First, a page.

5 Common Pumpkin Pie Mistakes To Avoid

Pumpkin pie and Thanksgiving go hand-in-hand. What’s a meal without a slice for dessert? There are so many great pumpkin pie recipes to try, one is bound to end up on the table in your Thanksgiving feast.


But making a pumpkin pie can be tricky, even with an easy recipe, especially if you’ve never tried it before. We are here to change that.


We spoke with pastry chefs and baking experts who have made pies countless times. They shared the most common mistakes that happen when baking a pumpkin pie and the best ways to avoid or fix these mistakes.



1. Overcooking the filling

Notice a crack in the middle when you pull out your pumpkin pie? That’s because the eggs in the custard pumpkin filling have been overcooked. You can cover it up with whipped cream, or take Sugargoat’s Faith Taheny’s advice.


“The best way to keep this from happening is to use an oven thermometer; most ovens are a slightly different temperature than what you set it to,” Taheny says. “Also, know when to take the pie out of the oven. The middle of the pie should still be slightly jiggly when you take it out—not liquidy but have a nice wiggle to it.”


Just like a steak, the middle of your pie will continue to cook even after it’s removed from the oven.



2. Not Blind Baking the Crust

The crust is tricky with any pie, especially one where the filling may cook faster than the crust. There’s a fix for that!


Jessica Scott, corporate pastry chef for 50 Eggs Hospitality Group, suggests baking the crust before your filling is added.


“The best way to bake a pie crust before-hand is to ‘blind bake’ by laying a sheet of parchment paper over the entire crust, and filling with raw rice, beans, or pie weights, and baking the crust at 350°F until the edges are lightly golden,” Scott says. “Then, remove the paper and weighted filling, and continue baking until the center bottom crust is lightly golden. Let cool, then fill with your pumpkin base and bake again.”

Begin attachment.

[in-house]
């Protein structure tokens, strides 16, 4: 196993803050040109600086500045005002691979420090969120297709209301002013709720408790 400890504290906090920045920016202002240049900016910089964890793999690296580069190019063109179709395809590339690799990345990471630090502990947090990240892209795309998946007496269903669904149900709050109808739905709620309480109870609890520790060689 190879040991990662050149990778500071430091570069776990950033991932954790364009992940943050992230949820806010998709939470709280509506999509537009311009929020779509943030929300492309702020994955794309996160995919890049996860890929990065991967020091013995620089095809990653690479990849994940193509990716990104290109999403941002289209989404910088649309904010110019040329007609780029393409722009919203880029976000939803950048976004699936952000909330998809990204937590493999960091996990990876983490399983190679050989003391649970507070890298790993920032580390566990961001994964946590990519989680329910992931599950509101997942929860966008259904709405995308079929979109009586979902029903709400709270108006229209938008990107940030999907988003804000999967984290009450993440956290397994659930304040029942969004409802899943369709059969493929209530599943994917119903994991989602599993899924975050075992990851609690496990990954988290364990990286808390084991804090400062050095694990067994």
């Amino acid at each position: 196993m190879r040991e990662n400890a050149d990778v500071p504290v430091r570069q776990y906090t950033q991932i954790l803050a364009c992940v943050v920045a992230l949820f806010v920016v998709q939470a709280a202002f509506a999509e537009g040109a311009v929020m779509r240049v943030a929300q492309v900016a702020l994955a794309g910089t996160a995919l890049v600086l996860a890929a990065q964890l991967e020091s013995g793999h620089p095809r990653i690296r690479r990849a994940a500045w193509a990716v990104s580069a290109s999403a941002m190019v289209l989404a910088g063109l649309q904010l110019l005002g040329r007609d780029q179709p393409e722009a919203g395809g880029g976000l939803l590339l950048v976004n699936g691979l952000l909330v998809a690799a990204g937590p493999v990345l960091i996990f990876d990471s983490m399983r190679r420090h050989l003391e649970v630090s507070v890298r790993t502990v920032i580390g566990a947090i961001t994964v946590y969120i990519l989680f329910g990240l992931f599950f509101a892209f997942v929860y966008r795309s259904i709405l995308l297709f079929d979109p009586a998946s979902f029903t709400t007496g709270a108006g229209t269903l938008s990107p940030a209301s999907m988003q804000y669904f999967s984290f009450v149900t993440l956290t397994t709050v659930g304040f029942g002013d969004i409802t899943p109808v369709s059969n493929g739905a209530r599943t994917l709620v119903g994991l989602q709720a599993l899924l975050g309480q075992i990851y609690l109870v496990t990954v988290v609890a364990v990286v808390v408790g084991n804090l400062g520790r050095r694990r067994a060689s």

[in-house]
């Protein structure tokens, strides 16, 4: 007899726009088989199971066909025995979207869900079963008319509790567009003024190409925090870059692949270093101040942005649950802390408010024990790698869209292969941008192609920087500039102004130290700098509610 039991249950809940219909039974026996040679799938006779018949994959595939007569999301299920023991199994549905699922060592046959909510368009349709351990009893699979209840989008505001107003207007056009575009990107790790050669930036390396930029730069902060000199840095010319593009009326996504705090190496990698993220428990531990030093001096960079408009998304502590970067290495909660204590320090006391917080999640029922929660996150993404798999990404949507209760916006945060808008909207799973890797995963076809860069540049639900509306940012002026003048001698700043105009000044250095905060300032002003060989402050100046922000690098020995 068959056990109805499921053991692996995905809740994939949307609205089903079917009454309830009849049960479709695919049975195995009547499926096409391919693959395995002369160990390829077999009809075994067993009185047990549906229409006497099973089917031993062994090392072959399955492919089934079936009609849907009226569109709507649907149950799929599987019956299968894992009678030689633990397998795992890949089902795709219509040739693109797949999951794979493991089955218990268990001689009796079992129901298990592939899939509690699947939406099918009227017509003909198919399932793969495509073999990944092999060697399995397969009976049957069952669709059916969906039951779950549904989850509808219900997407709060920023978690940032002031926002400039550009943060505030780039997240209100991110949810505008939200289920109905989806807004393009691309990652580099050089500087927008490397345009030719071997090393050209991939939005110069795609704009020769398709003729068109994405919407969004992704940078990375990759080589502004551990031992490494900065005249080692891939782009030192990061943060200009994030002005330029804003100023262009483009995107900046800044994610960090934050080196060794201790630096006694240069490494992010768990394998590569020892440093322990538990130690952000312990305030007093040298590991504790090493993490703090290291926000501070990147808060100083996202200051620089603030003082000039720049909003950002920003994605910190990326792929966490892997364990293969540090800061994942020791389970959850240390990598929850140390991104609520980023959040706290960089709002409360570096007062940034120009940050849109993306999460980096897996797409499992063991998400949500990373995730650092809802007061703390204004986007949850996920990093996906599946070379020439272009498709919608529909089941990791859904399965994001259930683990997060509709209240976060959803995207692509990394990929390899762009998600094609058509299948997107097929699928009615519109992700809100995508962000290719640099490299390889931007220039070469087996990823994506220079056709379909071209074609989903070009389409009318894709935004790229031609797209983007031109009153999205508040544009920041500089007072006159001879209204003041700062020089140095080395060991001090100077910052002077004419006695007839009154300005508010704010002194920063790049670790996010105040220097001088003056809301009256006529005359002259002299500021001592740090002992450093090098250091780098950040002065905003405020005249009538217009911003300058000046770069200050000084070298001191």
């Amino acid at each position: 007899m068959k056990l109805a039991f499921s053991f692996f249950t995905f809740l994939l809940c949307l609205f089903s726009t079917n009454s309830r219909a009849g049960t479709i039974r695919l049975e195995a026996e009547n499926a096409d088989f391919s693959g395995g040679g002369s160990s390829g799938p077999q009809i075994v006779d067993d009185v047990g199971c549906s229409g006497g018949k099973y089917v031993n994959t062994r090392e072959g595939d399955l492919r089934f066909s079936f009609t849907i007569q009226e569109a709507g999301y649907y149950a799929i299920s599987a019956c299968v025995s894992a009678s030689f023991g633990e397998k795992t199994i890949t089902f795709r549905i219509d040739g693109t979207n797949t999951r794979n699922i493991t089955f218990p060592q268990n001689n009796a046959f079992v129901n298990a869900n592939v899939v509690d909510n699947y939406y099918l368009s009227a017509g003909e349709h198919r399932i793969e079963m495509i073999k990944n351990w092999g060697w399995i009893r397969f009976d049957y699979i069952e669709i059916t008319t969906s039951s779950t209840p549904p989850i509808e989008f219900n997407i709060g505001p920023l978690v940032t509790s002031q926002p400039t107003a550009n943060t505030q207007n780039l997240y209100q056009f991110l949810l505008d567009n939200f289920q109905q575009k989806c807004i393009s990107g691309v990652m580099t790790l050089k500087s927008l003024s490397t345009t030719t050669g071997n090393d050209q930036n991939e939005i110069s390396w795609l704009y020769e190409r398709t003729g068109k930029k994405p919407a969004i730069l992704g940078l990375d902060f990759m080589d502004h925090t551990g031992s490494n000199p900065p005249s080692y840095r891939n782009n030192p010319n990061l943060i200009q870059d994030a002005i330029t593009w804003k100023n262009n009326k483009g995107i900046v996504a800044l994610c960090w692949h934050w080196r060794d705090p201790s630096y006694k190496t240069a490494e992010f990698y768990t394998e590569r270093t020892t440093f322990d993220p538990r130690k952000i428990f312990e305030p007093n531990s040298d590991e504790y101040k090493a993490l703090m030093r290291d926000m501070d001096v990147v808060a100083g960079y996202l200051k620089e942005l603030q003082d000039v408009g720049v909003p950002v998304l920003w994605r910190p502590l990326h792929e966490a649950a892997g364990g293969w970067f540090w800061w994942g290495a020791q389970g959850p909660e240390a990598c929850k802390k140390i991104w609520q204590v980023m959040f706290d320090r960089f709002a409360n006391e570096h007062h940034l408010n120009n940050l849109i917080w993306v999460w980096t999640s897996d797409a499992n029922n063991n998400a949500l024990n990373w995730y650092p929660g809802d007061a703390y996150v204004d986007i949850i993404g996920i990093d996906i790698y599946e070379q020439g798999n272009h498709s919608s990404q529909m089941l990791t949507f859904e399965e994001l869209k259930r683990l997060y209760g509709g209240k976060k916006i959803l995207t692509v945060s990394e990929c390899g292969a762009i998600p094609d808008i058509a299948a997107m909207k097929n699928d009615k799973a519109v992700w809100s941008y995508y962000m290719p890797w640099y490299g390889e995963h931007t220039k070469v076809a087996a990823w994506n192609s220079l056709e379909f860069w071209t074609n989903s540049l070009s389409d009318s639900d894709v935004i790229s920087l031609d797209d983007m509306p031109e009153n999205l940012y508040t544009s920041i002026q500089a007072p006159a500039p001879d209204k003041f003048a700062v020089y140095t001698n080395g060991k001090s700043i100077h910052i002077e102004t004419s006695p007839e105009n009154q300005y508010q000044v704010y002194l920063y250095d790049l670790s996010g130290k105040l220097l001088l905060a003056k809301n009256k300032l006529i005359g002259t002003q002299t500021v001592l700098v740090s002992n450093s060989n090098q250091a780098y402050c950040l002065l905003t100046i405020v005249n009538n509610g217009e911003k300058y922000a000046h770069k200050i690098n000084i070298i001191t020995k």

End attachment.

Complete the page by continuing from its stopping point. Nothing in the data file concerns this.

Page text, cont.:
3. Going Overboard or Underboard With the Spices

Yes, we know that pumpkin spice is all the rage, so how could there be too much? Well, in a pie there can be.


Katie Chaney, owner & proprietor of Hester General Store, a bakery, catering company, and general store in Dacusville, SC, suggests making your own pumpkin pie spice, focusing on a few spices instead of the whole kit and kaboodle.


“Choose one or two—three at the most—flavors from the list of pumpkin pie spices, which include clove, ginger, cinnamon, allspice, and nutmeg. Commit to a few, and let them shine! If you choose to include ginger, opt for fresh. Fresh ginger trumps ground ginger in pie filling every time.”


Now if your pie tends to come out bland, you may not be letting your spices hit their full potential. Joy Wilson of Joy the Baker suggests, “To get the most festive flavor out of the spices in your pumpkin pie, bloom the spices with the pumpkin puree in a small saucepan before incorporating into the filling. Place puree and spices in a saucepan over low heat, and stir around the pan to heat until the mixture is fragrant. This process will also cook a bit of water out of the puree, creating a more intense pumpkin flavor.”



4. Using an Opaque Pie Pan

As we know, the crust of a pie can be super fickle, and if you choose an opaque pie dish, it’s hard to track the progress of how that crust is cooking.


Capri Cafaro, pie connoisseur, cookbook author, and host of SiriusXM’s Eat Your Heartland Out, suggests using a glass pie dish so you can see what’s going on.


“An opaque pie plate prevents you from seeing how well the crust is cooking evenly and sometimes metal plates can cause uneven cooking,” Cafaro says.



5. Using Fresh Pumpkin

Don’t get us wrong, we love fresh pumpkin. In fact, we love pumpkin in all forms. But using fresh pumpkin in a pie can get tricky. It tends to be waterier than its canned counterpart, which will get you a more consistent pie every time.


If you are going to use fresh pumpkin, make sure to adjust your recipe as needed each time. Don’t assume it will always bake the same.


Oh, and avoid that pumpkin pie in a can. You can use pure canned pumpkin, but the already-seasoned pumpkin will lead you down that path of over-seasoned pie!